The Defiant (The Valiant #2)

The Defiant (The Valiant #2)

Lesley Livingston


CLEOPATRA, QUEEN OF Aegypt, was bored.

And so I found myself hanging from the deck rail of a galley, cursing loudly in the moments before my vessel was rammed again by an enemy ship and I was thrown into the waves, sparkling with sunlight, far below. This, I thought, was not how the campaign was supposed to go. My shipmates and I—all students of the Ludus Achillea, foremost academy dedicated to the training of female gladiators in all of the Republic of Rome—were supposed to be victorious in this, our very first nautical outing.

Instead, we were getting kicked all over the waves of Lake Sabatinus by the girls of our rival academy, the Ludus Amazona.


I struggled to look up to see who was calling me.

It was Elka—usually the first to notice whenever I got myself into trouble. I would have hailed her back, but I was too busy not letting go of either the railing or the hand of Leander, the ludus kitchen slave, whose life I was preoccupied with trying to save.

Leander couldn’t swim. He’d made that abundantly clear, even over the din of battle. So it was a bit of a mystery as to how he’d even wound up flailing around in the water in the middle of our mock sea battle, a spectacle staged at the behest of the queen of Aegypt.

The spectacle, itself, was less mysterious.

Gaius Julius Caesar, Consul of Rome, legendary general, owner of the Ludus Achillea, and Cleopatra’s paramour, had been gone from Rome for the better part of a year on another military campaign. Cleopatra, ensconced in his estate on the western bank of the River Tiber—but expressly unwelcome within the walls of Rome itself—had been driven to her wits’ end with restlessness.

So she’d packed up her entourage and headed north up the Via Clodia, to a private villa nestled on the banks of Lake Sabatinus, where her restlessness could, at the very least, enjoy a change of scenery. And the company of her dear friend, my sister Sorcha. Or, as she was known in Rome, the Lady Achillea, former champion gladiatrix and current Lanista of the Ludus Achillea.

One morning, not long after Cleopatra had arrived with a full entourage in the lake region, Sorcha dragged me along with her to an audience at the queen’s behest.

“I’m positively languishing with tedium!” Cleopatra had exclaimed that day, over roast peacock and raw oysters, served on the deck of her pleasure barge. “I want to have a celebration. A triumph of our very own to commemorate the new ownership of your ludus . . .”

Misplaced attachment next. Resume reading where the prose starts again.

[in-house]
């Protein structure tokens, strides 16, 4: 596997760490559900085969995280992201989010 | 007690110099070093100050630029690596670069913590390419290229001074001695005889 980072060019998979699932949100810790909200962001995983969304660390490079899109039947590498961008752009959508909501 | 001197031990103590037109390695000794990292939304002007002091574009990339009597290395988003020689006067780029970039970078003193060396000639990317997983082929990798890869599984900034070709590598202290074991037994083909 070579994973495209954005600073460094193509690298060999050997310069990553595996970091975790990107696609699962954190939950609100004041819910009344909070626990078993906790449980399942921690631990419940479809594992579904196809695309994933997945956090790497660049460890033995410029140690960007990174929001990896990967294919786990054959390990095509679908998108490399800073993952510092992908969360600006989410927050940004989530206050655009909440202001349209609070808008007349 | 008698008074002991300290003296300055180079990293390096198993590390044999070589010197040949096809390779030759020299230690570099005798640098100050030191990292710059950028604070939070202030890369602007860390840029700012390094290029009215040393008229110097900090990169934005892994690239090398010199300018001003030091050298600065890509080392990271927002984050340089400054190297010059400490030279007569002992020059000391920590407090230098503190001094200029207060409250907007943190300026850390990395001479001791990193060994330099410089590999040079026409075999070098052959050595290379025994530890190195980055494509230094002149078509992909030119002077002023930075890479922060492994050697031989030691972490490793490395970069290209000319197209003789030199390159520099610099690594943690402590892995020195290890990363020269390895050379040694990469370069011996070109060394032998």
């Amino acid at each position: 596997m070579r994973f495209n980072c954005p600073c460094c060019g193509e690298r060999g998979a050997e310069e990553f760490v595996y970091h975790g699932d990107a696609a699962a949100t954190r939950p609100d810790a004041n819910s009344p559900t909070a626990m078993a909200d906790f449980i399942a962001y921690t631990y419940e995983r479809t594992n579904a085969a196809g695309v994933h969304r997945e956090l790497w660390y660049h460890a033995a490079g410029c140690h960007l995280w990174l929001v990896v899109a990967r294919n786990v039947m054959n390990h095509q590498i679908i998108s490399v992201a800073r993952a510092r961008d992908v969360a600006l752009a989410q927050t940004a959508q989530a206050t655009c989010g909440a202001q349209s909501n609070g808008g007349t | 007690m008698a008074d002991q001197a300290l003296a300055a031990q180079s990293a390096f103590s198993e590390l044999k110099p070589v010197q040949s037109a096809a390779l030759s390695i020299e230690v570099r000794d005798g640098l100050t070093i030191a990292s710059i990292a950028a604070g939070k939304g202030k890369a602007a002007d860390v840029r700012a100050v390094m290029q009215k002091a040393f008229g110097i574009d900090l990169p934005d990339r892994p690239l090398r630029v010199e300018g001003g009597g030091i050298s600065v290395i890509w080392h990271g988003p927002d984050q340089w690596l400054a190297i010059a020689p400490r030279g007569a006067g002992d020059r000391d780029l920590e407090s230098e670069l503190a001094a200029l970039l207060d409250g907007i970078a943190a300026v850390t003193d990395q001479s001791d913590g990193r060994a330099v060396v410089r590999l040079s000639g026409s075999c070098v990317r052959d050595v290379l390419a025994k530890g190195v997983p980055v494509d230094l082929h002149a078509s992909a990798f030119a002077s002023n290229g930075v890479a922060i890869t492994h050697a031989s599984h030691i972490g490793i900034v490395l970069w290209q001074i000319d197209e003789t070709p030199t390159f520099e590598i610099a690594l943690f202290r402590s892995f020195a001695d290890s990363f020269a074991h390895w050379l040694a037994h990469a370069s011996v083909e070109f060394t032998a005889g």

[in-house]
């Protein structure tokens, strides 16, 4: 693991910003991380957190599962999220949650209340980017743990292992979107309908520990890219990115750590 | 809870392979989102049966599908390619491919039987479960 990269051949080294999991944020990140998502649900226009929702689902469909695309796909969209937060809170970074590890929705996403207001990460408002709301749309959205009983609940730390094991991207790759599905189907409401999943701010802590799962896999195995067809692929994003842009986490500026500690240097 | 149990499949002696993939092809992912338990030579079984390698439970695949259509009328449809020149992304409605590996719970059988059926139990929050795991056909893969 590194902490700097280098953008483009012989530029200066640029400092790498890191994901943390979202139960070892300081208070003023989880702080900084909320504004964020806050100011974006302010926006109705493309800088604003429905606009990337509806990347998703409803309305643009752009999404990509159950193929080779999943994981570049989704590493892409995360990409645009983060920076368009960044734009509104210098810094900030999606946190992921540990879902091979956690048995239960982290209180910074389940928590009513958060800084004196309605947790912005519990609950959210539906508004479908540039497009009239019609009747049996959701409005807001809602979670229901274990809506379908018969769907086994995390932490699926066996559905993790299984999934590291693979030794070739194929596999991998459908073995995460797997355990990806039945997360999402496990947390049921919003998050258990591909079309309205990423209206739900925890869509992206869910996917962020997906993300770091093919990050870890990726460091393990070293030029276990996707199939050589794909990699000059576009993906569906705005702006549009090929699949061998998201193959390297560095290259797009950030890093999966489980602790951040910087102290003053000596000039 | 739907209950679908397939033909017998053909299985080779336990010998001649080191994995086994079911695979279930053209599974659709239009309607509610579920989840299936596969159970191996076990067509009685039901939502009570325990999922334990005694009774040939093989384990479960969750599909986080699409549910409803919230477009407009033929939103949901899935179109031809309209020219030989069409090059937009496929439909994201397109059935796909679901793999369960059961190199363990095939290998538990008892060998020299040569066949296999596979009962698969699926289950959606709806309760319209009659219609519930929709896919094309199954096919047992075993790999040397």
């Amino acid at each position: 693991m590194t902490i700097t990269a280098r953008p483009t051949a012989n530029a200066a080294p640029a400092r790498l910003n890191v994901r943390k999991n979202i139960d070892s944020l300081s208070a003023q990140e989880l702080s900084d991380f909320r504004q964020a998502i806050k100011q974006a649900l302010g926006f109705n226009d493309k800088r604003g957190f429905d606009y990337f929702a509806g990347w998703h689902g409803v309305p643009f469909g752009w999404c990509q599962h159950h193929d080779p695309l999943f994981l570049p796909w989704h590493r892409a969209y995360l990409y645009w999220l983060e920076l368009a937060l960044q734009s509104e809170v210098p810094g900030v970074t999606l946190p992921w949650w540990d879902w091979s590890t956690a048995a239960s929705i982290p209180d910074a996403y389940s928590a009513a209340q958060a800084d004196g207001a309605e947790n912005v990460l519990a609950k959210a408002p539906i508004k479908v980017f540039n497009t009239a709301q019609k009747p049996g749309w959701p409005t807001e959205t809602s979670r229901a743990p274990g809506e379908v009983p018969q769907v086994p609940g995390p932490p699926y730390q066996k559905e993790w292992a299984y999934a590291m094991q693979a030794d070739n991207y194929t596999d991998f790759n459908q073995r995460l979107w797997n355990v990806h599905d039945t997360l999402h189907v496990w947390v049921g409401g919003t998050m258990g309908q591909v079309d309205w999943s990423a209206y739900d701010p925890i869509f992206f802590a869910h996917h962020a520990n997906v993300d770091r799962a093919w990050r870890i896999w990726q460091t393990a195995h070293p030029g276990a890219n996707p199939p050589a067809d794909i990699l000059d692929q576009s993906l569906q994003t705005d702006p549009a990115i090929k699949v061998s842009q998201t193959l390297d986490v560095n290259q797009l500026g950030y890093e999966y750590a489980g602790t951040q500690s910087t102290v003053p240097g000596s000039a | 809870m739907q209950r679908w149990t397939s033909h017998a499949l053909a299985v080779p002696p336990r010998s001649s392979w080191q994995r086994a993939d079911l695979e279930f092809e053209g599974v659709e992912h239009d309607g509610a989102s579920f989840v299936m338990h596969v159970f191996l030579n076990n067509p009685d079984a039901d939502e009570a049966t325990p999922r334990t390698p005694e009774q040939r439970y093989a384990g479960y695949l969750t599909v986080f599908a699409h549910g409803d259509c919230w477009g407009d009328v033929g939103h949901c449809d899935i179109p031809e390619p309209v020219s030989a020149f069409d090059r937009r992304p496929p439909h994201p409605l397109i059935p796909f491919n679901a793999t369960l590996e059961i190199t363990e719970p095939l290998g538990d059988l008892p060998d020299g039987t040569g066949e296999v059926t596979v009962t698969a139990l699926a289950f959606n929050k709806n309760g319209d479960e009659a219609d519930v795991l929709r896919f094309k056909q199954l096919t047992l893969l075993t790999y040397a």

For my part, I’d turned a surreptitious glance on Sorcha to see how she was reacting to Cleopatra’s suggestion, but my sister just nodded and calmly sipped at her goblet.

“Impending new ownership, Your Highness,” she said. “Once I receive the papers from Caesar—”

“Pssh.” Cleopatra silenced her with a wave. “They’re on their way, I’m sure. And then you too will be the queen of your own domain, my dear.” She paused to choose a honey cake from a tray. They were sprinkled with gold dust and sparkled in the sunlight. “Men shouldn’t be the only ones in this wretched Republic who can stage a spectacle to flaunt their accomplishments,” Cleopatra continued. “And you, my darling Sorcha, are definitely accomplished. As is your extraordinary sister.”

She turned one of her beguiling smiles on me then, and waved for my wine cup to be refilled. “The Optimates fight the Populares because they are afraid,” she said. “Afraid of change, of innovation. They are afraid of Caesar, and they are afraid of me. Caesar is a god among men, and I’m not shy about reminding him of that. They fear his power. And so they lure him into wars far away from my bed and company. It makes me waspish. Forgive me.”

“Nothing to forgive, Majesty,” I said.

“Of course.” She chuckled, licking honey and gold dust from her fingers. “You, Fallon, understand my restlessness. It was unkind of my lord to drag your handsome young decurion with him all the way to Hispania.”

I felt my cheeks reddening at the mention of Caius Antonius Varro. But, in truth, I’d been feeling a bit waspish myself about his protracted absence. I steadfastly ignored the eyebrow my sister raised in my direction.

“Never mind.” The queen grinned her sly grin at us. “While our boys are away . . . let’s throw a party.”

Cleopatra’s idea of a “party” had been to commission her very own scaled-down version of one of the more preposterous spectacles of Caesar’s Quadruple Triumph—a celebratory extravaganza of performances and processions wherein Rome had run riot with feasting and games, beast hunts and contests, for an entire month. Caesar had masterminded a closing spectacle he’d dubbed the naumachia: an actual sea battle, staged in a man-made basin dug into the banks of the River Tiber, with thousands of men—captives taken in Caesar’s many campaigns—sailing real warships. The fighting had been fierce. Deadly. And the river had run red for a day and a night afterward with blood.

Thankfully, Cleopatra wasn’t that bored.

She’d settled for a nonlethal game of capture the flag, a competition staged between our ludus and the gladiatrices of our rival, the Ludus Amazona—“I’ll invite that odious Tribune of the Plebs to lend us his girls for you to fight against,” the queen had decided with a wicked grin—and only two boats. The large, lumbering pleasure craft had been provided by one of her wealthier neighbors who owned a villa on the opposite side of the lake from the Ludus Achillea. The queen’s slaves had dressed the boats to look like miniature versions of the warships of Rome and Carthage. And we were to perform a spirited reenactment of the historic Battle of Mylea. Wherever that was. Whatever that was.

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